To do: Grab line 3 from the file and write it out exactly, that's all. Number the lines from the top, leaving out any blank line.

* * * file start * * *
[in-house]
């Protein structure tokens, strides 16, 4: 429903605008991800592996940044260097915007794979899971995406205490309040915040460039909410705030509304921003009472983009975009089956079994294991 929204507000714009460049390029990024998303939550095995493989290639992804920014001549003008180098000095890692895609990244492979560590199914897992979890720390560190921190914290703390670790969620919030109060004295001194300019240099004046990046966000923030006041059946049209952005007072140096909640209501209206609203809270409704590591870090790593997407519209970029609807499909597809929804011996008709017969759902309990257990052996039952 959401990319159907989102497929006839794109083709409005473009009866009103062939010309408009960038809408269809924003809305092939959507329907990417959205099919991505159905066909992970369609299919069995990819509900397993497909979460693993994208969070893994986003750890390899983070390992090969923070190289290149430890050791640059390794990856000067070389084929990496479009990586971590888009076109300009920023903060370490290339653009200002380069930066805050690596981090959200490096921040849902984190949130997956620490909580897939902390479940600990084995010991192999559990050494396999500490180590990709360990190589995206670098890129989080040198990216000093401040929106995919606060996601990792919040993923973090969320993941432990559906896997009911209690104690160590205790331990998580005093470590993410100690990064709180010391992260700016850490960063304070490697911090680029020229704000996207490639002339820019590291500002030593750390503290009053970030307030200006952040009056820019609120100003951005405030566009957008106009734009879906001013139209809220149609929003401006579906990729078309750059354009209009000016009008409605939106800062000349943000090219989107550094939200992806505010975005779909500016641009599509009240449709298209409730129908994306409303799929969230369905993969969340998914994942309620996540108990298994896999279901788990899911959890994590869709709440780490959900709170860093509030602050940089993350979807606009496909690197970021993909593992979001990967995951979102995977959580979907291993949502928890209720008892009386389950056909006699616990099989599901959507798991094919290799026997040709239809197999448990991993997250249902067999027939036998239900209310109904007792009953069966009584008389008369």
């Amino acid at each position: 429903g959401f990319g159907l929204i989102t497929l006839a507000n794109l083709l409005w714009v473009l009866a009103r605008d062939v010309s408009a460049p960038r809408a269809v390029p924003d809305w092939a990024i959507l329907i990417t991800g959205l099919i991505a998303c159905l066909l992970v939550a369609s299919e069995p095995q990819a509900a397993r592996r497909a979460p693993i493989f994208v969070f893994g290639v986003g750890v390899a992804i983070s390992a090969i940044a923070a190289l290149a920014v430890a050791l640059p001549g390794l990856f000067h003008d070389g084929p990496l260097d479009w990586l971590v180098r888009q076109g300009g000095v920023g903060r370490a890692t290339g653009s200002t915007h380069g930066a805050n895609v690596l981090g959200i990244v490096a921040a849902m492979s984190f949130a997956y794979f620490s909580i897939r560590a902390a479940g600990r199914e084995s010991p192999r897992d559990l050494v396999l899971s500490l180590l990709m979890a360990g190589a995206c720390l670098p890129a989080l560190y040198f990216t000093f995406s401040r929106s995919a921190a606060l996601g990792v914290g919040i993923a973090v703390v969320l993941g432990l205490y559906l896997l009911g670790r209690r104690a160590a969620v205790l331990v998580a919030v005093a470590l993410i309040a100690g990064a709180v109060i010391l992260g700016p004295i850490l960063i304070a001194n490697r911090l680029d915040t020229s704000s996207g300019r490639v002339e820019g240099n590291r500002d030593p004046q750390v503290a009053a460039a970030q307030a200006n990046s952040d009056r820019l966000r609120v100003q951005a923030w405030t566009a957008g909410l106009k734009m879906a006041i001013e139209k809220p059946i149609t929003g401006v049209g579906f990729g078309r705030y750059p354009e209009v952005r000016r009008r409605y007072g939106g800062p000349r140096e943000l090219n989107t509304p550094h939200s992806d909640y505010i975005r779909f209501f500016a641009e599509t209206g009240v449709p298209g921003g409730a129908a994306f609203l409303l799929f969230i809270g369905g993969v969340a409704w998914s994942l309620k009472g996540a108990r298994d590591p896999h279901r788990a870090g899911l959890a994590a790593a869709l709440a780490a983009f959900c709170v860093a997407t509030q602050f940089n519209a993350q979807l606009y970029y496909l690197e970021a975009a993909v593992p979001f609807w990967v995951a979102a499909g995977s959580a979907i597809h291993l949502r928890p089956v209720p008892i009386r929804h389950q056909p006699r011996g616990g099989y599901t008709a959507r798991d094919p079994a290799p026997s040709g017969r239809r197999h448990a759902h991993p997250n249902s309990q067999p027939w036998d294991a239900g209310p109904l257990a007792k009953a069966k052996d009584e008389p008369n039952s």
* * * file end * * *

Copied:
């Amino acid at each position: 429903g959401f990319g159907l929204i989102t497929l006839a507000n794109l083709l409005w714009v473009l009866a009103r605008d062939v010309s408009a460049p960038r809408a269809v390029p924003d809305w092939a990024i959507l329907i990417t991800g959205l099919i991505a998303c159905l066909l992970v939550a369609s299919e069995p095995q990819a509900a397993r592996r497909a979460p693993i493989f994208v969070f893994g290639v986003g750890v390899a992804i983070s390992a090969i940044a923070a190289l290149a920014v430890a050791l640059p001549g390794l990856f000067h003008d070389g084929p990496l260097d479009w990586l971590v180098r888009q076109g300009g000095v920023g903060r370490a890692t290339g653009s200002t915007h380069g930066a805050n895609v690596l981090g959200i990244v490096a921040a849902m492979s984190f949130a997956y794979f620490s909580i897939r560590a902390a479940g600990r199914e084995s010991p192999r897992d559990l050494v396999l899971s500490l180590l990709m979890a360990g190589a995206c720390l670098p890129a989080l560190y040198f990216t000093f995406s401040r929106s995919a921190a606060l996601g990792v914290g919040i993923a973090v703390v969320l993941g432990l205490y559906l896997l009911g670790r209690r104690a160590a969620v205790l331990v998580a919030v005093a470590l993410i309040a100690g990064a709180v109060i010391l992260g700016p004295i850490l960063i304070a001194n490697r911090l680029d915040t020229s704000s996207g300019r490639v002339e820019g240099n590291r500002d030593p004046q750390v503290a009053a460039a970030q307030a200006n990046s952040d009056r820019l966000r609120v100003q951005a923030w405030t566009a957008g909410l106009k734009m879906a006041i001013e139209k809220p059946i149609t929003g401006v049209g579906f990729g078309r705030y750059p354009e209009v952005r000016r009008r409605y007072g939106g800062p000349r140096e943000l090219n989107t509304p550094h939200s992806d909640y505010i975005r779909f209501f500016a641009e599509t209206g009240v449709p298209g921003g409730a129908a994306f609203l409303l799929f969230i809270g369905g993969v969340a409704w998914s994942l309620k009472g996540a108990r298994d590591p896999h279901r788990a870090g899911l959890a994590a790593a869709l709440a780490a983009f959900c709170v860093a997407t509030q602050f940089n519209a993350q979807l606009y970029y496909l690197e970021a975009a993909v593992p979001f609807w990967v995951a979102a499909g995977s959580a979907i597809h291993l949502r928890p089956v209720p008892i009386r929804h389950q056909p006699r011996g616990g099989y599901t008709a959507r798991d094919p079994a290799p026997s040709g017969r239809r197999h448990a759902h991993p997250n249902s309990q067999p027939w036998d294991a239900g209310p109904l257990a007792k009953a069966k052996d009584e008389p008369n039952s």